CD-RW in PIO mode

Discussion in 'Computer Information' started by mrT, Oct 28, 2003.

  1. mrT

    mrT Guest

    My AOpen 40x12x48x CD-RW has had bad transfer rates the whole time
    it's been in this PC. In my old machine, it read and burned fine. Now
    writing above 12x or so causes the buffer to empty every couple of
    seconds, leading to 50+ avoided underruns (BTW, does a CD riddled with
    'avoided' underruns have any loss in performance or anything, or does
    the 'avoiding' just involve extra write time?)

    Anyway, I just discovered now in Device Manager that the drive is
    running in PIO mode, and refuses to go to DMA (with 'DMA if available'
    selected). Something makes me doubt it's a PIO-only drive. This
    machine and the old one both run XP, with no special drivers for the

    Any ideas as to what could be causing this? If it matters, there is a
    DVD-ROM on the same channel, running in UDMA 2, and two HDDs on the
    primary channel running in UDMA 5.

    mrT, Oct 28, 2003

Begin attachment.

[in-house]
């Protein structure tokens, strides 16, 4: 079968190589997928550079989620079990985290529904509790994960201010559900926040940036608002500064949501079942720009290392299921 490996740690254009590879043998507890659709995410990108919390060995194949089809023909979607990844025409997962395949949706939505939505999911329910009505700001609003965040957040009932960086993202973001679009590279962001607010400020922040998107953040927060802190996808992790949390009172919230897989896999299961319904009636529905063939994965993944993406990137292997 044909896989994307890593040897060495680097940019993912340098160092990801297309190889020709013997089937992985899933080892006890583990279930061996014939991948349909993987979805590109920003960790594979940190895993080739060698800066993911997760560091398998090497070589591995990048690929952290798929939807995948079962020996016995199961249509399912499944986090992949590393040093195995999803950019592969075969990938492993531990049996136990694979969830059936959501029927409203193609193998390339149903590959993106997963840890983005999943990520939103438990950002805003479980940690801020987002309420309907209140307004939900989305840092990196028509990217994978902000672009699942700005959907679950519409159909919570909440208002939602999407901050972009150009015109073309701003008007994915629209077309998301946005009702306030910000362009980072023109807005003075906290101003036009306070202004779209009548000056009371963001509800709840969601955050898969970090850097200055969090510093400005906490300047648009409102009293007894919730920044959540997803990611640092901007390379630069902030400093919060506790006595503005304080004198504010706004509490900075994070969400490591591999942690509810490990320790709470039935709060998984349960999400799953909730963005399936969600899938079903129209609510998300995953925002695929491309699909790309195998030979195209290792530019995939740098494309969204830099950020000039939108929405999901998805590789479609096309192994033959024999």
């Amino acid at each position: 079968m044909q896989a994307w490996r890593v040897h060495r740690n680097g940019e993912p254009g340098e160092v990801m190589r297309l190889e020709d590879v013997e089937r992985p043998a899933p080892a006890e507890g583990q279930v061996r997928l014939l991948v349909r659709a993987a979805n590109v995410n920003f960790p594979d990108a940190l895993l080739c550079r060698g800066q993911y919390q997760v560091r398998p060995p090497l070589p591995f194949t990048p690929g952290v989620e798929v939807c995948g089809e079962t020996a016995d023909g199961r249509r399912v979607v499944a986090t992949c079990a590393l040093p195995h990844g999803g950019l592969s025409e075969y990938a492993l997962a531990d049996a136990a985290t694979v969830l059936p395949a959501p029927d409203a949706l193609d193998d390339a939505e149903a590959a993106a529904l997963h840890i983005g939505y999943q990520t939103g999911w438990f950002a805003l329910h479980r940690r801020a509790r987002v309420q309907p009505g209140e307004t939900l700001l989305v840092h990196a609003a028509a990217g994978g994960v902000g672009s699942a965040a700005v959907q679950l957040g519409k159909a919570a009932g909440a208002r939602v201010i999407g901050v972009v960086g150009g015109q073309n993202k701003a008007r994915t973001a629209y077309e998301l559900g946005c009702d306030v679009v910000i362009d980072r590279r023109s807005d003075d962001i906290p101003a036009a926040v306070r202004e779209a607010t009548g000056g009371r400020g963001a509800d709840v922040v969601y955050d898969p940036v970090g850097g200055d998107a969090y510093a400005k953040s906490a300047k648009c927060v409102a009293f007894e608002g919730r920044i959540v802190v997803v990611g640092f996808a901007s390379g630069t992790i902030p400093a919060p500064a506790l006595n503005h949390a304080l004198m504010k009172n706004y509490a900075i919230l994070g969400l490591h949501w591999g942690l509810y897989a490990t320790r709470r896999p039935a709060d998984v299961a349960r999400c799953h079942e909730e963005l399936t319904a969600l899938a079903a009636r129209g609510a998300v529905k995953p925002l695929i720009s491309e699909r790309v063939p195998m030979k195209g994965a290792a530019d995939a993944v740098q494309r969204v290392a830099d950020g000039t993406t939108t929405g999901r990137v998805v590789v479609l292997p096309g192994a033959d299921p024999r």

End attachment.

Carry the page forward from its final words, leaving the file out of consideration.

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  2. mrT

    Thor Guest

    Well, I see this quite often, and beyond trying chipset IDE drivers from the
    motherboard manufacturer, there really isn't much that helps, IMHO. It may
    very well be that the drive *is* PIO. I still see some that are. I also see
    some that are UDMA, yet will only run in PIO. And, drives that will run in
    UDMA but won't burn reliably unless it is in PIO. My new BenQ 4X DVD writer
    only runs in PIO mode in XP, whether it is alone, or slaved to my 52X CD
    writer (which runs in UDMA 2). But, that being said, PIO mode should be more
    than adequate for writing to the drive, unless your CPU is very slow, or
    very bogged down by other apps. PIO mode can transfer up to 16.7 MB/sec.,
    which is more than enough to sustain well above a 12X write speed. Not only
    that, but CD drives can't even push their sustained transfer rates beyond
    that in the first place, regardless of UDMA mode. The UDMA only benefits
    short burst transfers, which in a sustained read or write session is
    practically worthless. The "avoided" buffer underruns shouldn't cause a
    problem with write quality. That is the purpose of buffer underrun
    protection in the first place. It will, however extend the burn time,
    depending on how many times it must pause to allow the buffer time to catch

    Thor, Oct 28, 2003
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  3. mrT

    mrT Guest


    Well, I'm going to try moving the drive around, and I'll look for new
    mobo drivers etc... just checking it wasn't something that could be
    fixed with a click somewhere.
    mrT, Oct 29, 2003
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